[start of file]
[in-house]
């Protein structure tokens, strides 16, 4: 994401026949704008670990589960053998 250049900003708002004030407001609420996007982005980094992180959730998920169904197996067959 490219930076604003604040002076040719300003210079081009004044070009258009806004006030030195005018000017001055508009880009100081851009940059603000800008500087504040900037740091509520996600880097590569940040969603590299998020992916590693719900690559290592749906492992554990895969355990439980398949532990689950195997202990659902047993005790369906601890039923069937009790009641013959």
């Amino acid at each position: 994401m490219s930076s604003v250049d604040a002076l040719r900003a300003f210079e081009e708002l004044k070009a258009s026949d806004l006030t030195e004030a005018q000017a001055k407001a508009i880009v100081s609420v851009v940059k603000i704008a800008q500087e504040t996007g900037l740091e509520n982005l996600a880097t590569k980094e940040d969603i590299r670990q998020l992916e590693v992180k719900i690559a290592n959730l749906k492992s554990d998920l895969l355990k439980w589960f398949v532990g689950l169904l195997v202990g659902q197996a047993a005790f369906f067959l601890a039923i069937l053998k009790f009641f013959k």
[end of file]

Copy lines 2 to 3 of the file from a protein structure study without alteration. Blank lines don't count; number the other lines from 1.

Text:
């Protein structure tokens, strides 16, 4: 994401026949704008670990589960053998 250049900003708002004030407001609420996007982005980094992180959730998920169904197996067959 490219930076604003604040002076040719300003210079081009004044070009258009806004006030030195005018000017001055508009880009100081851009940059603000800008500087504040900037740091509520996600880097590569940040969603590299998020992916590693719900690559290592749906492992554990895969355990439980398949532990689950195997202990659902047993005790369906601890039923069937009790009641013959």
């Amino acid at each position: 994401m490219s930076s604003v250049d604040a002076l040719r900003a300003f210079e081009e708002l004044k070009a258009s026949d806004l006030t030195e004030a005018q000017a001055k407001a508009i880009v100081s609420v851009v940059k603000i704008a800008q500087e504040t996007g900037l740091e509520n982005l996600a880097t590569k980094e940040d969603i590299r670990q998020l992916e590693v992180k719900i690559a290592n959730l749906k492992s554990d998920l895969l355990k439980w589960f398949v532990g689950l169904l195997v202990g659902q197996a047993a005790f369906f067959l601890a039923i069937l053998k009790f009641f013959k």